Saturday, October 30, 2010

In Celebration of Genius

Just arrived in our gift shop...Flannery O'Connor: In Celebration of Genius. Published in 2000, this aptly titled work edited by Sarah Gordon contains commemorative essays, fiction, and poetry by some of today's most important writers paying tribute to the genius of Flannery O'Connor. There are contributions from those who counted her as a friend (e.g. Miller Williams and Robert Coles) and others who never met her but were inspired by the timelessness of her fiction. This hard-to-find volume sells for $21.95. Supplies are limited. If you can't come out to Andalusia, you can use your credit card (478-454-4029) and we will happily mail you a copy.
- Mark

Friday, October 22, 2010

Deep Roots

Tomorrow Milledgeville hosts the seventh annual Deep Roots Festival. This popular street fair celebrates the heritage of middle Georgia with down-home music, barbecue, and arts and crafts. If you're planning on coming - and I would heartily encourage you to do so as the weather is going to be absolutely gorgeous - why not make a day of it and visit Andalusia, too. There are very few places in town with roots that go as deep as the O'Connor's family farm. Prior to the Civil War -long before the O'Connors acquired it - Andalusia was a 1,700 acre plantation, one of the largest in Baldwin County. Moreover, there are very few families in Milledgeville whose roots go as deep as the O'Connors. Flannery's great grandfather, Hugh Donnelly Treanor, emigrated from Ireland in 1824 and went into business as a grist mill operator. He is credited with being one of the founding members of Sacred Heart Catholic Church, and the first mass ever celebrated in Milledgeville occurred in his hotel room (see Flannery: A Life of Flannery O'Connor by Brad Gooch - p. 21). Milledgeville can be rightly proud of its heritage, one that was in no small measure enriched by the contributions of the O'Connor family, especially a certain author who went on to become one of the greatest short story writers this country has ever produced.
- Mark

Friday, October 15, 2010

Andalusia Unchained

Things have been hopping here at Andalusia this past week. With visits from college groups, church groups, foreign tourists, and, today, a group of 150 first-graders, we've been kept pretty busy. The weather couldn't be nicer as the days have been bright, clear, and pleasantly warm. It appears we have finally turned the corner from summer to fall. The leaves are changing and I'm seeing more deer and wild turkeys on the property, especially when I drive in first thing in the morning. This afternoon we are expecting a visit from Francis Allen, executive director and president of The Unchained Tour, to discuss the possibilities of doing some filming at Andalusia to promote his group. What is The Unchained Tour? It is an organization that travels by bus around the state of Georgia with performing artists and storytellers to support local, independent bookstores. For more information, visit their website at Finally, don't forget that critically-acclaimed author Mary Helen Stefaniak will be at Andalusia on Monday evening to read from her new book, The Cailiffs of Baghdad, Georgia. Signed copies of the book will be available for purchase in our gift shop.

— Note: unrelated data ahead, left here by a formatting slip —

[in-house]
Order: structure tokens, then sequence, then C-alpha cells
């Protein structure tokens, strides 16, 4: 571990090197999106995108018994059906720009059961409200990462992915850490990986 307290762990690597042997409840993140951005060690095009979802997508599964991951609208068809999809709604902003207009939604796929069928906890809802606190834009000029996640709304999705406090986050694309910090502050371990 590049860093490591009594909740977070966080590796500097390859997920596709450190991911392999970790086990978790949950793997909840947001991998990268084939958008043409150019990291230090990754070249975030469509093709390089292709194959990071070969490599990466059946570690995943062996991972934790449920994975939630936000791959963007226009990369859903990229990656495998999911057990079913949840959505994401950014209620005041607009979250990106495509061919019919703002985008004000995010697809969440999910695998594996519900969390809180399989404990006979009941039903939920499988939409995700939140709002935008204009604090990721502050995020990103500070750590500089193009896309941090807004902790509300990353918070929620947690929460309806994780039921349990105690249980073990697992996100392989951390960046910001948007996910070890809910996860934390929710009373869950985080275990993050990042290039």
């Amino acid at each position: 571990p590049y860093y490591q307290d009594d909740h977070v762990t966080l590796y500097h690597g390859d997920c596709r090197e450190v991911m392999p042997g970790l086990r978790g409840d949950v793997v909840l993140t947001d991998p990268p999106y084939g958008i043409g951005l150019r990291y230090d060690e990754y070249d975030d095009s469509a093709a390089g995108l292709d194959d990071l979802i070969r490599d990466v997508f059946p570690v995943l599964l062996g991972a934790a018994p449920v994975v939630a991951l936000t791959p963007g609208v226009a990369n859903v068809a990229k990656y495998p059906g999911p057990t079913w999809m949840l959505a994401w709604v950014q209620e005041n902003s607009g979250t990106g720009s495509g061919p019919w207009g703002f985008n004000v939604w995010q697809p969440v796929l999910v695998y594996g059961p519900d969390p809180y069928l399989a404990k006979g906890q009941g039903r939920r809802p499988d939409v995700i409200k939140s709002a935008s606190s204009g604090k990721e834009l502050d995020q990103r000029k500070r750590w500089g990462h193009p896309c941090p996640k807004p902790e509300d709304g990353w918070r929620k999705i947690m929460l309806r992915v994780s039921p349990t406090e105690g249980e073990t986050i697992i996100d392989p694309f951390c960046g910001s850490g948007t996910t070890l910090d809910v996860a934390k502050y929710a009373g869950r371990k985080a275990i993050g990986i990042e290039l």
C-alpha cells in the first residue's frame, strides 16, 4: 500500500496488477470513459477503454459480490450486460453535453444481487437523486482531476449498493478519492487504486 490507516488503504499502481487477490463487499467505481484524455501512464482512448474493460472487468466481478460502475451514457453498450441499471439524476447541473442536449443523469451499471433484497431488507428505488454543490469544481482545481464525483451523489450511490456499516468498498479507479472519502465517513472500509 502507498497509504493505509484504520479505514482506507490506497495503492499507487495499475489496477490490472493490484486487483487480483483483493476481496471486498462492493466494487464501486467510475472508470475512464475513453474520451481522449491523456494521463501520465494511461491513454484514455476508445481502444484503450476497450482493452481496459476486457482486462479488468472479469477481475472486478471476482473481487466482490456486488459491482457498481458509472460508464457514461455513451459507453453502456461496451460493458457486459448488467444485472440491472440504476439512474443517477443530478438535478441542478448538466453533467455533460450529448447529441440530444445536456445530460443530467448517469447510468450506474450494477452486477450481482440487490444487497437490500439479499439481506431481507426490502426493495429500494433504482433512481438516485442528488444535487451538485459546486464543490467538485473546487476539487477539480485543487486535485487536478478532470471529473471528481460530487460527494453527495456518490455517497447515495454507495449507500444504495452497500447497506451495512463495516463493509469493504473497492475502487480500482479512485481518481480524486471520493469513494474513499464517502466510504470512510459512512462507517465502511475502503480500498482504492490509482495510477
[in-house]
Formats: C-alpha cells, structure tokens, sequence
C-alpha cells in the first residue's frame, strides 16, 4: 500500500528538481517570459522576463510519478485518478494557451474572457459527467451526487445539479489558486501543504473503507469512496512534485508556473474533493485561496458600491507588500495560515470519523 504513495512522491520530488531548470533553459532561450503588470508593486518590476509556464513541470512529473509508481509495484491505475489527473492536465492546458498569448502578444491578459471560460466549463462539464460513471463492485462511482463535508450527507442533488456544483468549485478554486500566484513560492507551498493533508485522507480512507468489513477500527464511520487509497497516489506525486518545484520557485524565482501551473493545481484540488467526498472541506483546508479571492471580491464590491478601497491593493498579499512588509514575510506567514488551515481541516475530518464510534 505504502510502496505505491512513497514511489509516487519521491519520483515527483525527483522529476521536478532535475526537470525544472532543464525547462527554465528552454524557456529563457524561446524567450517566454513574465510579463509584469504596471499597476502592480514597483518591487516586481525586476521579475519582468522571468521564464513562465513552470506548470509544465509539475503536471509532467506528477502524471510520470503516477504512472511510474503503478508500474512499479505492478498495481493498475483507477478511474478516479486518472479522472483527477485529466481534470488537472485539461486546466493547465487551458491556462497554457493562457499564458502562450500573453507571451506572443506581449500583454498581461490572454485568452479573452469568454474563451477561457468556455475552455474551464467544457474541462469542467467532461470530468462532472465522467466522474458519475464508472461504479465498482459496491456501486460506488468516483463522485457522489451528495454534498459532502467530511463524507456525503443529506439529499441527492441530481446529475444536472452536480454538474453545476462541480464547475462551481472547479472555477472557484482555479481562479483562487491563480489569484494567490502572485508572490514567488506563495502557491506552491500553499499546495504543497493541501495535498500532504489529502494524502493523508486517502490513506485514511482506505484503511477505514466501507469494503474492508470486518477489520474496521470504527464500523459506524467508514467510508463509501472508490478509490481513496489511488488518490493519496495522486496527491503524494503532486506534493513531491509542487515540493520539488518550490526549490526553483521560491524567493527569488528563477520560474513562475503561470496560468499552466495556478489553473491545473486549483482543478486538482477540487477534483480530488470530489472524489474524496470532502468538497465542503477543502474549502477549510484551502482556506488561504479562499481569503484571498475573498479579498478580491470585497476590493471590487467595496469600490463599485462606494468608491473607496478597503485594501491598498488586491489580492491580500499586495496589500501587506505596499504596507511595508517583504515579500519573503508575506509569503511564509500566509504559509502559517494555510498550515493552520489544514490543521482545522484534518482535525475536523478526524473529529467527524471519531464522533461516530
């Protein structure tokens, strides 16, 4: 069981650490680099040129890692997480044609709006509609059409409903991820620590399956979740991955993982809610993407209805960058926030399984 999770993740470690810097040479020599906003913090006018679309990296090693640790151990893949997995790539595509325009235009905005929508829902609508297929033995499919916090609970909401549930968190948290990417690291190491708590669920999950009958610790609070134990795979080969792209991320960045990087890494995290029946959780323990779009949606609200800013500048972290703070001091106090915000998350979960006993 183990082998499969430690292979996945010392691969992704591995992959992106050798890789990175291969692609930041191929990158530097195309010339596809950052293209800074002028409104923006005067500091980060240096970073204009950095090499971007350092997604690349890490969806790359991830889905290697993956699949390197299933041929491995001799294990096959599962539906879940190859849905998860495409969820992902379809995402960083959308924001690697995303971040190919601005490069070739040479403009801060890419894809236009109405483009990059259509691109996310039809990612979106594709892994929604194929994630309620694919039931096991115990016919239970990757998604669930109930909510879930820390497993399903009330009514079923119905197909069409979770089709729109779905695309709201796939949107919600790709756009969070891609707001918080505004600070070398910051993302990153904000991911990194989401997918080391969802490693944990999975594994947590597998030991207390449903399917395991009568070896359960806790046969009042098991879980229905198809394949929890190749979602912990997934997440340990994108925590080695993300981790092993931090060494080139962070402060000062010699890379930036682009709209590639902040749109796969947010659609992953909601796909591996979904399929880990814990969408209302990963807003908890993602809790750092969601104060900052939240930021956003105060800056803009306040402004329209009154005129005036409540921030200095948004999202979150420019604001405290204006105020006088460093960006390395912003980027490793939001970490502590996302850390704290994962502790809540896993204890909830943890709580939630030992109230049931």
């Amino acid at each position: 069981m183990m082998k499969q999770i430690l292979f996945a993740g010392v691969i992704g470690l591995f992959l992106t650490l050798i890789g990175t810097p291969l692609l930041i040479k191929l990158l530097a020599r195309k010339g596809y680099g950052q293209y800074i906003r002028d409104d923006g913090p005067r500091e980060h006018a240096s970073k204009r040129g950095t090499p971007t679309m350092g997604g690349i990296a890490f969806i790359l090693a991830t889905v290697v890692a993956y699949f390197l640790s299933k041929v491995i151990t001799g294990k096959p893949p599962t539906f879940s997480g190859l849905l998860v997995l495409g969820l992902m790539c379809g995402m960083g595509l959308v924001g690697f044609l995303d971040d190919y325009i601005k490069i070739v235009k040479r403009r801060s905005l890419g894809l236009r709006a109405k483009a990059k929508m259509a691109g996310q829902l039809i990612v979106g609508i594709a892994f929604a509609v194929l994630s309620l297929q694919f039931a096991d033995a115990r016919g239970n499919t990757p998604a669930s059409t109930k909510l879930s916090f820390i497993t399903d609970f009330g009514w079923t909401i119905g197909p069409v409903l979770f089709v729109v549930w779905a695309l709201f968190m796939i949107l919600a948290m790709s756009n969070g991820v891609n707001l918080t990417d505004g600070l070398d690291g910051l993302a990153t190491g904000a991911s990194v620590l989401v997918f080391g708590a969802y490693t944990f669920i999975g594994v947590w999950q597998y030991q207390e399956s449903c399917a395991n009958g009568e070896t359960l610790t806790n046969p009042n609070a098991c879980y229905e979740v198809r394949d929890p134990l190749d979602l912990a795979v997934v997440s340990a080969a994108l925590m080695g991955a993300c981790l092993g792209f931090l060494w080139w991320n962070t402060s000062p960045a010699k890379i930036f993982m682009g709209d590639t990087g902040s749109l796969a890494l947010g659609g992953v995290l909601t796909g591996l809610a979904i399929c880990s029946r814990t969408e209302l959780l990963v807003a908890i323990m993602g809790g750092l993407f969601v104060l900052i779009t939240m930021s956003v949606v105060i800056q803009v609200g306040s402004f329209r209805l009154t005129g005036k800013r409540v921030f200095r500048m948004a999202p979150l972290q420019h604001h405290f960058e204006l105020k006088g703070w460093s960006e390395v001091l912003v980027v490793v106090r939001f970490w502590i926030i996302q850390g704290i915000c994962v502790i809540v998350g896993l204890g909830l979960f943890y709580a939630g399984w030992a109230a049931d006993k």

- Mark

Friday, October 8, 2010

"The Original Tin Ear"

One of the rare privileges for me working at Andalusia is meeting some of the people who knew Flannery O'Connor personally. These occasions are as infrequent as they are memorable. Such a meeting occurred this past Monday when one of Flannery's former piano teachers visited the farm. This enthusiastic nun was such a delight. She shared many interesting stories and anecdotes about her famed pupil who went on to achieve much greater success on typewriter keys than piano keys. Flannery, who once referred to herself as "the original tin ear," took music lessons at the parochial school of Sacred Heart Catholic Church (operated briefly by the Sisters of St. Joseph in the early 1950s). According to the good sister, Flannery was a diligent student who practiced hard to get all the notes right, though this sometimes resulted in wooden, mechanical playing. While Flannery may not have been the most proficient pianist going down the street (she once quipped, "St. Cecilia wouldn't know what to do with me."), the fond memories her former teacher has of Flannery are indelibly etched on her mind. By the way, if you are interested in seeing the piano that Flannery practiced on, come out to Andalusia and see it on display in our gift shop.
- Mark
P.S. All quotes are taken from A Literary Guide to Flannery O'Connor's Georgia - p. 52

Friday, October 1, 2010

Big Doings in October

As preparations are well underway at the farm for our bluegrass concert tomorrow night, we are enjoying a bright, beautiful fall morning. Tomorrow promises more of the same so we hope all of you will think about coming out to Andalusia for a night of music, food, and fun. October is a big month here, what with the bluegrass concert tomorrow, Mary Helen Sefaniak's reading and book signing on Oct. 18th, and several school and college groups scheduled to visit in the next few weeks. But this is also a significant month at Flannery O'Connor's Childhood Home in Savannah. On Oct. 13th, the twenty finalists for the 2010 National Book Award in fiction, non-fiction, poetry, and young people's literature will be announced there by noted author Pat Conroy. The O'Connor home was selected from more than 75 possible venues for this event. Given the fact that Flannery won the National Book Award (posthumously) for fiction in 1972 for her Complete Stories and that last fall the same book was voted the Best of the National Book Awards recipients for fiction of the past sixty years, we believe she is worthy of this additional honor.
- Mark